Acute appendicitis is the acute inflammation of the appendix, typically due to an obstruction of the appendiceal lumen. It is the most common cause of acute abdomen requiring emergency surgical intervention in both children and adults. The characteristic features of acute appendicitis are periumbilical abdominal pain that migrates to the right lower quadrant (RLQ), anorexia, nausea, fever, and RLQ tenderness. When seen alongside neutrophilic leukocytosis, these features are sufficient to make a clinical diagnosis using appendicitis scoring systems to estimate the likelihood of appendicitis. Imaging (e.g., abdominal CT with IV contrast, abdominal ultrasonography) may be considered if the clinical diagnosis is uncertain. The current standard of management of acute appendicitis is emergency appendectomy (laparoscopic or open) and antibiotics. Nonoperative management (NOM), which includes bowel rest, antibiotics, and analgesics, is indicated in patients with an inflammatory appendiceal mass (phlegmon) or an appendiceal abscess, because surgical intervention is associated with a higher risk of complications in these patient groups. Interval appendectomy 6–8 weeks following resolution of the acute episode may be considered in these patients to prevent a recurrence or if there is concern for an underlying appendiceal tumor.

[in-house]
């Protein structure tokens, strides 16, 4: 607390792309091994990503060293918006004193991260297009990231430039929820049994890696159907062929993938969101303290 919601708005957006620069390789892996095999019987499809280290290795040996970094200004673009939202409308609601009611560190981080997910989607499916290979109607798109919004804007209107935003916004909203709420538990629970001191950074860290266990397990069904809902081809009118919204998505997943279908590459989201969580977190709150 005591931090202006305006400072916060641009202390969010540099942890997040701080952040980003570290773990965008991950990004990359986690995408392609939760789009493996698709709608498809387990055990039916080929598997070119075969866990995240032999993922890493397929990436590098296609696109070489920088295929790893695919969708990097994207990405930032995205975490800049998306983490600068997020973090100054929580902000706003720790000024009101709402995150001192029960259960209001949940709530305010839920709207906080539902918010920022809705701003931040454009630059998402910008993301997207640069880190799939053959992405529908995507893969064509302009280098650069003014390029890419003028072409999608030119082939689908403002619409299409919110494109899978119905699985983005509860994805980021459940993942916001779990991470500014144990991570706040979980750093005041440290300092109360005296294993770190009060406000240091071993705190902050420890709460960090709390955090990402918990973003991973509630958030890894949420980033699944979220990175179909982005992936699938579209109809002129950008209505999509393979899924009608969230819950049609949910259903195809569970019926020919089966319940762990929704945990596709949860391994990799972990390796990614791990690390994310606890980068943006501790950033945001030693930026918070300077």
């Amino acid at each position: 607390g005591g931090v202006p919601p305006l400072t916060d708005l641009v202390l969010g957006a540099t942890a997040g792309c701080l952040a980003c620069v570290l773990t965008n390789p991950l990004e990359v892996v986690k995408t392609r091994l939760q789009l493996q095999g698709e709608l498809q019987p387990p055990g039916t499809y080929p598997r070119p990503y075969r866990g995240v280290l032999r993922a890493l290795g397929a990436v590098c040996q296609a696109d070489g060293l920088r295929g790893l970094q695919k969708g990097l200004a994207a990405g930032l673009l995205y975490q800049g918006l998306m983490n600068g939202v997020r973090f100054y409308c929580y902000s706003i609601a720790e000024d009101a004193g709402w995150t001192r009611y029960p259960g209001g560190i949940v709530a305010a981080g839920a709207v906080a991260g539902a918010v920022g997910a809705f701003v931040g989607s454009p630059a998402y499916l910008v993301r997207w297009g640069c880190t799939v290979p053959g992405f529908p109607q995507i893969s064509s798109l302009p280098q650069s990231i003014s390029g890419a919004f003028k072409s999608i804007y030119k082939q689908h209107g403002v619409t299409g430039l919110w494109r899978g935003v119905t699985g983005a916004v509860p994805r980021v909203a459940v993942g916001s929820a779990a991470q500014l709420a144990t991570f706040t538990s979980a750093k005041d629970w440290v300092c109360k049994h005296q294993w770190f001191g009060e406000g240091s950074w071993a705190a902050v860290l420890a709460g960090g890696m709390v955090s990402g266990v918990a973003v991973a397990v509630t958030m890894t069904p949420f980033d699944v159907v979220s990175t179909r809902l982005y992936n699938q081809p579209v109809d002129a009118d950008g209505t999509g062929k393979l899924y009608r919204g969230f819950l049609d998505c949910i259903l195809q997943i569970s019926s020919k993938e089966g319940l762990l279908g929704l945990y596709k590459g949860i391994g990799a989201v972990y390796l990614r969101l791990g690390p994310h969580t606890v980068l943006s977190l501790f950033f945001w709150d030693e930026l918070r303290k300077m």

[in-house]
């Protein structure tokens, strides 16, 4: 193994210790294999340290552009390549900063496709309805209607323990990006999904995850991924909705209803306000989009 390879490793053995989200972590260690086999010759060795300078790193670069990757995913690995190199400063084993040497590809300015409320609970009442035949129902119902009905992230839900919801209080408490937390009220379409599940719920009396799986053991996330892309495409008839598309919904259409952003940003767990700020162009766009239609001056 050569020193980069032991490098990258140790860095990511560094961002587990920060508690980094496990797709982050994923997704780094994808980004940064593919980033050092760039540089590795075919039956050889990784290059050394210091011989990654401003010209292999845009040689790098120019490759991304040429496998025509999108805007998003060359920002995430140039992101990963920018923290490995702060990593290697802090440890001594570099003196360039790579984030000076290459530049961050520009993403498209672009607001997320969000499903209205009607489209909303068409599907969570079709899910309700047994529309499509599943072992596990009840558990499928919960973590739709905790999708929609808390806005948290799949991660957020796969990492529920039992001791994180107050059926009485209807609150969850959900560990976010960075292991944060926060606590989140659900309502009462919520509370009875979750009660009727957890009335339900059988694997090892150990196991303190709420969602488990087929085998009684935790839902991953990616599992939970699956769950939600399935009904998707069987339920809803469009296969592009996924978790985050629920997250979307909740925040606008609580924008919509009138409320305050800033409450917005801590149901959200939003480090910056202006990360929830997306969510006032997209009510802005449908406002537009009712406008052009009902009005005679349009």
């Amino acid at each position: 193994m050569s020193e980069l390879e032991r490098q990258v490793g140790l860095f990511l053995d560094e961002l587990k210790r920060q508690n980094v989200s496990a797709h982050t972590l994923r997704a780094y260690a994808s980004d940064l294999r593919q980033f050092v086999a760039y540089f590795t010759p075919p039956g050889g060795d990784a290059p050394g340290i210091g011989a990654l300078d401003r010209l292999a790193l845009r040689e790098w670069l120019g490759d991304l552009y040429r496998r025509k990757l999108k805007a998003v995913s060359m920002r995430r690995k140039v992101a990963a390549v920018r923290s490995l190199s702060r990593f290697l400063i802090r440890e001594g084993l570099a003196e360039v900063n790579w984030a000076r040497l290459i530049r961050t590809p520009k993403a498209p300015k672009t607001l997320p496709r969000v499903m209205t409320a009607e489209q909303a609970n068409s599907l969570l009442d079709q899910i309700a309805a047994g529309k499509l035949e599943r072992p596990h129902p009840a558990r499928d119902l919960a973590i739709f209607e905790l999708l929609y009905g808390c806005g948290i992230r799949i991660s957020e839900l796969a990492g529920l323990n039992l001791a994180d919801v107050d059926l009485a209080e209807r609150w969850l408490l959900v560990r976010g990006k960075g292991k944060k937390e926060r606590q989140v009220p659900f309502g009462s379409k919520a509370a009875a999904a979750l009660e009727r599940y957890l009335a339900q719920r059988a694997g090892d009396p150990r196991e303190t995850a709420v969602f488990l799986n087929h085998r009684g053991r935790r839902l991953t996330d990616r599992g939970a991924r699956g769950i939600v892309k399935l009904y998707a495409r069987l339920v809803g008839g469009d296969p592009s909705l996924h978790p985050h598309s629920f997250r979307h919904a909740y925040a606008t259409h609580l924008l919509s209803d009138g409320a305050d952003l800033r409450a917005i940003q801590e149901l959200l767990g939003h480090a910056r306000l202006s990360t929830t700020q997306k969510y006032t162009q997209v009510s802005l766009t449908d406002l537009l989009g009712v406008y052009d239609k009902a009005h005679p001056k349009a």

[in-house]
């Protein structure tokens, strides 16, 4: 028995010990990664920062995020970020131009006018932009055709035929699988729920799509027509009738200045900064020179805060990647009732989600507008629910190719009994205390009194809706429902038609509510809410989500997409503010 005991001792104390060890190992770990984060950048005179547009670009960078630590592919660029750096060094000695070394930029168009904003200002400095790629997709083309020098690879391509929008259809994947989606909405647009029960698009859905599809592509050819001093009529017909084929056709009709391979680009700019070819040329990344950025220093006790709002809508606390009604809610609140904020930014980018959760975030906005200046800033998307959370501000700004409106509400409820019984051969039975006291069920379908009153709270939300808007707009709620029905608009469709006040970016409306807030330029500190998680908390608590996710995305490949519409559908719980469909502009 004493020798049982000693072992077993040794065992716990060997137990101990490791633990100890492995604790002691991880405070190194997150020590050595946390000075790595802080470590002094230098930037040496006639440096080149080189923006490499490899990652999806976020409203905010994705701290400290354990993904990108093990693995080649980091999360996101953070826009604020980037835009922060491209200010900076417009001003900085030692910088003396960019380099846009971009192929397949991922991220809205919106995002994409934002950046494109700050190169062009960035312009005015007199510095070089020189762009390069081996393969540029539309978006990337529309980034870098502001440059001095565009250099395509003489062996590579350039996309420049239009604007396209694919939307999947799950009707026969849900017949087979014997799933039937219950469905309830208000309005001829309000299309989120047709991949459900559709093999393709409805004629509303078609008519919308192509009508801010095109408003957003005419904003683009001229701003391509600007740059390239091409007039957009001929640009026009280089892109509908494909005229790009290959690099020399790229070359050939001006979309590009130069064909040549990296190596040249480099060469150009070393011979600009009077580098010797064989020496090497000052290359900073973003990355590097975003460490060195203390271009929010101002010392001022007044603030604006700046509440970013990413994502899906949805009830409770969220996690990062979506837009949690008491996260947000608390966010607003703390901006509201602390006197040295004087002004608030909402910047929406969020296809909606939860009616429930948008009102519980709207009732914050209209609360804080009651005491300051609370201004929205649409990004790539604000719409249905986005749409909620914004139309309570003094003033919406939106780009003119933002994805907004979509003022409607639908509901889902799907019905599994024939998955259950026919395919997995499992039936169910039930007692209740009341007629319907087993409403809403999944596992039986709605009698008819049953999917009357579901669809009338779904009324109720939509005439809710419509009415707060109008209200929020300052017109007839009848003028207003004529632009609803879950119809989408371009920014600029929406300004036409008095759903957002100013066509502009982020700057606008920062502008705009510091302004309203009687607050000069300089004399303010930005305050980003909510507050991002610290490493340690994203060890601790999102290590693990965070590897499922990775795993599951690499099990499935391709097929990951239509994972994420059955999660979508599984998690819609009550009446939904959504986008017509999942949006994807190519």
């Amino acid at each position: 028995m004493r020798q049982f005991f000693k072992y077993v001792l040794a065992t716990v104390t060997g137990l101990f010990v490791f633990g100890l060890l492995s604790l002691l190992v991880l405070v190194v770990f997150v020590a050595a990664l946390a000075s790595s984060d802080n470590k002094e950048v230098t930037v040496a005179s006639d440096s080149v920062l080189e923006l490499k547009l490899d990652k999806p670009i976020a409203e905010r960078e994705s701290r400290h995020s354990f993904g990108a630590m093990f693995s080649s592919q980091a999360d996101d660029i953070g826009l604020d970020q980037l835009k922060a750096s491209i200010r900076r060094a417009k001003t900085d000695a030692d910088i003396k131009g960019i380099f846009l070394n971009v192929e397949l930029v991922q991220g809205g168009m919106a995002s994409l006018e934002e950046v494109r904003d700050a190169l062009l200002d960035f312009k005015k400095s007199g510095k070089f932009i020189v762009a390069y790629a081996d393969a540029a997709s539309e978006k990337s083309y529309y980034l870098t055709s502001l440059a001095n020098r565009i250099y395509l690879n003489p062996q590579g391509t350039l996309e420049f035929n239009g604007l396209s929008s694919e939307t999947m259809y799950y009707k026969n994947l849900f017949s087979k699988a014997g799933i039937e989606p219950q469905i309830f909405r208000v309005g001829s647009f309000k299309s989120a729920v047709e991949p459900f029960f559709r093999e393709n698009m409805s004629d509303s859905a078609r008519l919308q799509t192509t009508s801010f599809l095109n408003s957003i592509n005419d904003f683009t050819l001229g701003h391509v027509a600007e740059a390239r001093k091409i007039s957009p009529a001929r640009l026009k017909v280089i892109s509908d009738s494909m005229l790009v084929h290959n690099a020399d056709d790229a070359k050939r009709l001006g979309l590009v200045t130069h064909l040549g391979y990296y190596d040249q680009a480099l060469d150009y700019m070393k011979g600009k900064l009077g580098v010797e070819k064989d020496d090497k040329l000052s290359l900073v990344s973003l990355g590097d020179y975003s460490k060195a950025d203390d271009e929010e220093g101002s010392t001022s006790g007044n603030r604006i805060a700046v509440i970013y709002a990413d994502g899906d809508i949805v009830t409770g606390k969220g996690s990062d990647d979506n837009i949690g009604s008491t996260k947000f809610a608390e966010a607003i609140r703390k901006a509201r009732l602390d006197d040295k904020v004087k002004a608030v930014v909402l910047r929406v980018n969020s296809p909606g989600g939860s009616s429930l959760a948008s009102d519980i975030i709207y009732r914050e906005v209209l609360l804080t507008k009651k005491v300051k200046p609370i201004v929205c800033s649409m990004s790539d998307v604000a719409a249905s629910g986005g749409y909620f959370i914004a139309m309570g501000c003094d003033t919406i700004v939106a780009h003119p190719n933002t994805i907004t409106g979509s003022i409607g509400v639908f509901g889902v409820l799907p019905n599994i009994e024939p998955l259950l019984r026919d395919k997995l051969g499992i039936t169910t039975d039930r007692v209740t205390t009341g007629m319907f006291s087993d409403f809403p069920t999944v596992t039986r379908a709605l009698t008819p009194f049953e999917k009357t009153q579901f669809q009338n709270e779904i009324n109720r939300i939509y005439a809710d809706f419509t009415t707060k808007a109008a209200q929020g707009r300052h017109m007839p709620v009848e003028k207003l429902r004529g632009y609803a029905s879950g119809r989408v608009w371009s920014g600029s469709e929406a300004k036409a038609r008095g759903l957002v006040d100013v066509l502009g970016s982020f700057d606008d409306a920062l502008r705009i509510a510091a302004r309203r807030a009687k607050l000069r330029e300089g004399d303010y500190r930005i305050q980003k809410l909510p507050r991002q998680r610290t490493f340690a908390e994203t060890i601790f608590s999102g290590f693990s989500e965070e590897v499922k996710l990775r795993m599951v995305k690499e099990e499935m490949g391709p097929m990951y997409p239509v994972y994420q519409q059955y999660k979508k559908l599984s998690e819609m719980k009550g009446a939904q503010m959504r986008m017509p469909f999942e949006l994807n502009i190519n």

- Appendicitis: acute inflammation of the
- Uncomplicated appendicitis: appendicitis with no evidence of an appendiceal fecalith, an appendiceal tumor, or complications, such as perforation, gangrene, abscess, or mass 
- Complicated appendicitis: appendicitis associated with perforation, gangrene, abscess, an inflammatory mass, an appendiceal fecalith, or an appendiceal tumor 
- Common cause of acute abdomen 
- Lifetime risk: ∼ 8%
- Peak incidence: 10–19 years of age 
- Sex: ♂ > ♀
Epidemiological data refers to the US, unless otherwise specified.
Caused by obstruction of the appendiceal lumen due to: 
- Lymphoid tissue hyperplasia; (60% of cases): most common cause in children and young adults
- ; and fecal stasis (35% of cases): most common cause in adults
- Neoplasm; (uncommon): more likely in patients > 50 years of age 
- Parasitic infestation (uncommon): e.g., Enterobius vermicularis, Ascaris lumbricoides, and species of the Taenia and Schistosoma genera